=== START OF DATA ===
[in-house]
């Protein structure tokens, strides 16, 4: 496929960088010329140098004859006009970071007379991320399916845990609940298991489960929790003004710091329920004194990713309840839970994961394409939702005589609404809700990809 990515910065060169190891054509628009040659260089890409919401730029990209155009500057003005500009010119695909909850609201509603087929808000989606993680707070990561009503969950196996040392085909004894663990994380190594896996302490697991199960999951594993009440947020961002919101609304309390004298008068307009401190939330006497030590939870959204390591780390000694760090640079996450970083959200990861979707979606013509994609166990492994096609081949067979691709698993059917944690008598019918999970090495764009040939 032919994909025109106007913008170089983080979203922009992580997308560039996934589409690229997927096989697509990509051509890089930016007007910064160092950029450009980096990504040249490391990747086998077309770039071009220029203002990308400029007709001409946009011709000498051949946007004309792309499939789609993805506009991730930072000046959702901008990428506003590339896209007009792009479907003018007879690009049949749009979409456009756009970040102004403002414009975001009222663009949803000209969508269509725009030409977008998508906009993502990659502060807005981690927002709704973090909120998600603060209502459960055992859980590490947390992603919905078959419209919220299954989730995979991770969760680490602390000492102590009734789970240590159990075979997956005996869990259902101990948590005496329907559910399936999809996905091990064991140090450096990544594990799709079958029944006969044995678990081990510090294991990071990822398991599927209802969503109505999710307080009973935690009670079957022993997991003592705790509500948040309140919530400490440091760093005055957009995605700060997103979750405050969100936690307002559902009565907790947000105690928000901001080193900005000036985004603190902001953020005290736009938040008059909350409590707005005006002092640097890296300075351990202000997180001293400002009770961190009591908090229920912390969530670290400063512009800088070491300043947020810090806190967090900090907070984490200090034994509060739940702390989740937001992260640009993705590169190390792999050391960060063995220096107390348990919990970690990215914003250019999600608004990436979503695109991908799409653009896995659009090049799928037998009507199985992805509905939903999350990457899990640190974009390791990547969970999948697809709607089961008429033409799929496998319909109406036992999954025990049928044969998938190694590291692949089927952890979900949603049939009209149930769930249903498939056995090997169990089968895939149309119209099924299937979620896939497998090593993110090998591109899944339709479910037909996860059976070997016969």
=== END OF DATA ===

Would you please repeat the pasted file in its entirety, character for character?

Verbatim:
[in-house]
């Protein structure tokens, strides 16, 4: 496929960088010329140098004859006009970071007379991320399916845990609940298991489960929790003004710091329920004194990713309840839970994961394409939702005589609404809700990809 990515910065060169190891054509628009040659260089890409919401730029990209155009500057003005500009010119695909909850609201509603087929808000989606993680707070990561009503969950196996040392085909004894663990994380190594896996302490697991199960999951594993009440947020961002919101609304309390004298008068307009401190939330006497030590939870959204390591780390000694760090640079996450970083959200990861979707979606013509994609166990492994096609081949067979691709698993059917944690008598019918999970090495764009040939 032919994909025109106007913008170089983080979203922009992580997308560039996934589409690229997927096989697509990509051509890089930016007007910064160092950029450009980096990504040249490391990747086998077309770039071009220029203002990308400029007709001409946009011709000498051949946007004309792309499939789609993805506009991730930072000046959702901008990428506003590339896209007009792009479907003018007879690009049949749009979409456009756009970040102004403002414009975001009222663009949803000209969508269509725009030409977008998508906009993502990659502060807005981690927002709704973090909120998600603060209502459960055992859980590490947390992603919905078959419209919220299954989730995979991770969760680490602390000492102590009734789970240590159990075979997956005996869990259902101990948590005496329907559910399936999809996905091990064991140090450096990544594990799709079958029944006969044995678990081990510090294991990071990822398991599927209802969503109505999710307080009973935690009670079957022993997991003592705790509500948040309140919530400490440091760093005055957009995605700060997103979750405050969100936690307002559902009565907790947000105690928000901001080193900005000036985004603190902001953020005290736009938040008059909350409590707005005006002092640097890296300075351990202000997180001293400002009770961190009591908090229920912390969530670290400063512009800088070491300043947020810090806190967090900090907070984490200090034994509060739940702390989740937001992260640009993705590169190390792999050391960060063995220096107390348990919990970690990215914003250019999600608004990436979503695109991908799409653009896995659009090049799928037998009507199985992805509905939903999350990457899990640190974009390791990547969970999948697809709607089961008429033409799929496998319909109406036992999954025990049928044969998938190694590291692949089927952890979900949603049939009209149930769930249903498939056995090997169990089968895939149309119209099924299937979620896939497998090593993110090998591109899944339709479910037909996860059976070997016969």